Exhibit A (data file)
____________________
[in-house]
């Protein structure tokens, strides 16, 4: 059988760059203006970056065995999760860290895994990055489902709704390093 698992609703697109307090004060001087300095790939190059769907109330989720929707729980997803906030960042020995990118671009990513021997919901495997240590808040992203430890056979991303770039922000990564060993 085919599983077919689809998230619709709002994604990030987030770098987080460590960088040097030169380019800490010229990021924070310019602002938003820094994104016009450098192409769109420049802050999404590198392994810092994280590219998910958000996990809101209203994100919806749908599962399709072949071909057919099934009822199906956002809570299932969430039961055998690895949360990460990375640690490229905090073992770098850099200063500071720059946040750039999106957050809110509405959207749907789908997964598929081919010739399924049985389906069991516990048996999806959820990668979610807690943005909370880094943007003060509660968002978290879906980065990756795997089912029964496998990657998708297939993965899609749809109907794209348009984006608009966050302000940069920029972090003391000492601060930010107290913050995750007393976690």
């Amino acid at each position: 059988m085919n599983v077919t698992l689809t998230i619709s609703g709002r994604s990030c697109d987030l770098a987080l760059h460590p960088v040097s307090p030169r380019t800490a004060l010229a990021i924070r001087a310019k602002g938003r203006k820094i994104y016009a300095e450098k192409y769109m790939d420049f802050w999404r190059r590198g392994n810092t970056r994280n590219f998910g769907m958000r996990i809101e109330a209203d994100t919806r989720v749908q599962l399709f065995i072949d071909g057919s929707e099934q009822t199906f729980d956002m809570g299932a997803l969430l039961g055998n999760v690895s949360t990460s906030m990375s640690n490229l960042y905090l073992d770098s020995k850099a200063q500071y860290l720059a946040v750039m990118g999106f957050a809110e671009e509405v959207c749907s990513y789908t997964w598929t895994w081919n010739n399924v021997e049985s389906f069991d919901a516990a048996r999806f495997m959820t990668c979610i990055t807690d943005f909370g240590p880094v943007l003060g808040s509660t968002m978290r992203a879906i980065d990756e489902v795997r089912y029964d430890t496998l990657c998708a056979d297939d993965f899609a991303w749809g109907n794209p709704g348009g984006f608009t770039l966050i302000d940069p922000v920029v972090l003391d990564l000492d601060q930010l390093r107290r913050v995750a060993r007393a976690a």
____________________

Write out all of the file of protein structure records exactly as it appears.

[in-house]
């Protein structure tokens, strides 16, 4: 059988760059203006970056065995999760860290895994990055489902709704390093 698992609703697109307090004060001087300095790939190059769907109330989720929707729980997803906030960042020995990118671009990513021997919901495997240590808040992203430890056979991303770039922000990564060993 085919599983077919689809998230619709709002994604990030987030770098987080460590960088040097030169380019800490010229990021924070310019602002938003820094994104016009450098192409769109420049802050999404590198392994810092994280590219998910958000996990809101209203994100919806749908599962399709072949071909057919099934009822199906956002809570299932969430039961055998690895949360990460990375640690490229905090073992770098850099200063500071720059946040750039999106957050809110509405959207749907789908997964598929081919010739399924049985389906069991516990048996999806959820990668979610807690943005909370880094943007003060509660968002978290879906980065990756795997089912029964496998990657998708297939993965899609749809109907794209348009984006608009966050302000940069920029972090003391000492601060930010107290913050995750007393976690």
């Amino acid at each position: 059988m085919n599983v077919t698992l689809t998230i619709s609703g709002r994604s990030c697109d987030l770098a987080l760059h460590p960088v040097s307090p030169r380019t800490a004060l010229a990021i924070r001087a310019k602002g938003r203006k820094i994104y016009a300095e450098k192409y769109m790939d420049f802050w999404r190059r590198g392994n810092t970056r994280n590219f998910g769907m958000r996990i809101e109330a209203d994100t919806r989720v749908q599962l399709f065995i072949d071909g057919s929707e099934q009822t199906f729980d956002m809570g299932a997803l969430l039961g055998n999760v690895s949360t990460s906030m990375s640690n490229l960042y905090l073992d770098s020995k850099a200063q500071y860290l720059a946040v750039m990118g999106f957050a809110e671009e509405v959207c749907s990513y789908t997964w598929t895994w081919n010739n399924v021997e049985s389906f069991d919901a516990a048996r999806f495997m959820t990668c979610i990055t807690d943005f909370g240590p880094v943007l003060g808040s509660t968002m978290r992203a879906i980065d990756e489902v795997r089912y029964d430890t496998l990657c998708a056979d297939d993965f899609a991303w749809g109907n794209p709704g348009g984006f608009t770039l966050i302000d940069p922000v920029v972090l003391d990564l000492d601060q930010l390093r107290r913050v995750a060993r007393a976690a």